Before proceeding to a new installment of the “Goat Cheese Summer Series“, I’d like to wish you and your loved ones a wonderful holiday, hoping you celebrate America’s birthday with good food and good company.
This Fourth of July, I will have lived 16 years in the United States.
And I think I have come to a good balance between my French and American cultures. It’s not a linear balance (life just isn’t linear, is it?). In some ways, I guess I am very French, and in others, very American. I never like being asked if I feel more French or more American, or being put in a position to chose between the two, because I really embrace both cultures. I owe a lot to both. They both make up who I am today. I have been in both places long enough to be aware of the limitations of each. So I embrace both cultures with open eyes, and somehow, it works.
What is culture, exactly, anyway? What does it consist of? It is such a complex concept, made up of so many impalpable things. That is what is
so fascinating to explore and discover while traveling. Really, it is what is
so fascinating about the human race. And no need to be an expat to experience multiculture. It’s part of anyone who’s lived in more than two places, or with family from different horizons. Such richness. And so much of it in America’s “melting pot”.
I think two major components of culture are language, and cuisine. I feel so blessed to be raising Pablo not only as bilingual, but as bicultural, and exploring what that means as he grows. Being so far away from Francemost of the year, cuisine is one of our strongest link to French culture.
Tonight at dinner in the backyard, when came time for the cheese course, sitting on his French grandmother’s lap, Pablo proceeded to go through our fromage box, checking each cheese one by one, asking which one is goat, and saying as he picks each one : “This is a good one” (this has just become his new ritual). Then his grandmother gave him a sample tasting of a few, some on bread, some pure. He couldn’t be more delighted, savoring it on his tricycle (cringe… not eating at the table. Summer meals have definitely been laxer around here!).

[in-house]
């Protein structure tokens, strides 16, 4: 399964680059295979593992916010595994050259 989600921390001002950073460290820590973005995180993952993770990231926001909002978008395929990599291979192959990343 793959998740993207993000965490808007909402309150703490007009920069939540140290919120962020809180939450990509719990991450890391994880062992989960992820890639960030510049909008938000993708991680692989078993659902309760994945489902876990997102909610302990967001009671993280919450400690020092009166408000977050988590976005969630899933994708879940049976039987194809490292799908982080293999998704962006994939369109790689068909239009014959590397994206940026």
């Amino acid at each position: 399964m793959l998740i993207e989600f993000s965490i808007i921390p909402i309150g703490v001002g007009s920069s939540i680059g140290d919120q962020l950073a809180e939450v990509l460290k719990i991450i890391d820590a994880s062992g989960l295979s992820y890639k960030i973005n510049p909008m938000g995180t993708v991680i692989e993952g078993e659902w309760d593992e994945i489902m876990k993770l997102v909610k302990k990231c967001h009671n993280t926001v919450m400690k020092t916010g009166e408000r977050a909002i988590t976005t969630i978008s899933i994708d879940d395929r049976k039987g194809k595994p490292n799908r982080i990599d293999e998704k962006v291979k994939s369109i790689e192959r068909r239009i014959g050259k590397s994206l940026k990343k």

Then he put a ball in the basket, and high-fived and knuckle bumped his father.
I guess it doesn’t get more bicultural than that.
When Vermont Creamery contacted me for the Kids & Kids campaign to promote the nutritional and gastronomical benefits of goat cheese for children, I wanted to showcase not just their “kid-friendly” (there’s no
such thing, in my opinion) creamy goat cheese or fresh chèvre, but also their wonderful aged cheeses, because there’s no reason not to introduce babies to them early on (8-9 months is when I started Pablo on all varieties of goat, sheep and cow cheeses, including blue).
Perhaps a perfect incarnation of our bicultural symbiosis is this s’more of sorts I’m sharing with you today. After all, what’s more American than this campfire favorite?
Begrudgingly sharing with the family one of the Bonne Bouche ash-ripened goat cheese Vermont Creamery kindly sent me last week, we got to reading the label. Under “Pairing”, it listed the classic honey, figs, and… dark chocolate?
Now any French purist would call this sacrilegious. Because to be honest with you, even a piece of good bread doesn’t do this incredible cheese justice. It is meant to be enjoyed pure, on finger tips, with perhaps a sip of Riesling. And Pablo has been doing just that (sans Riesling, that is),
with great delight. So I admit, when I read that, I cringed a little.
But the idea of this goat cheese s’more was thrown in in a bout of family brainstorming, and I decided to give it a try, knowing it would be a perfectly symbiotic French-American Fourth of July treat. And a good excuse to try making these salty herb, walnut crackers adapted from Cannelle & Vanille’s cookbook, Small Plates & Sweet Treats (which I just love, by the way.)
The verdict: it’s pretty darn scrumptious. So much so that I started taking bites as I was taking the photos! Go easy on the chocolate so it doesn’t overpower the cheese. Or if you’re a skeptic, substitute honey for the chocolate.
Either way, these s’mores make an original hors d’œuvre or a fun twist on the cheese course. And an awesome snack to get your kids hooked on
real goat cheese!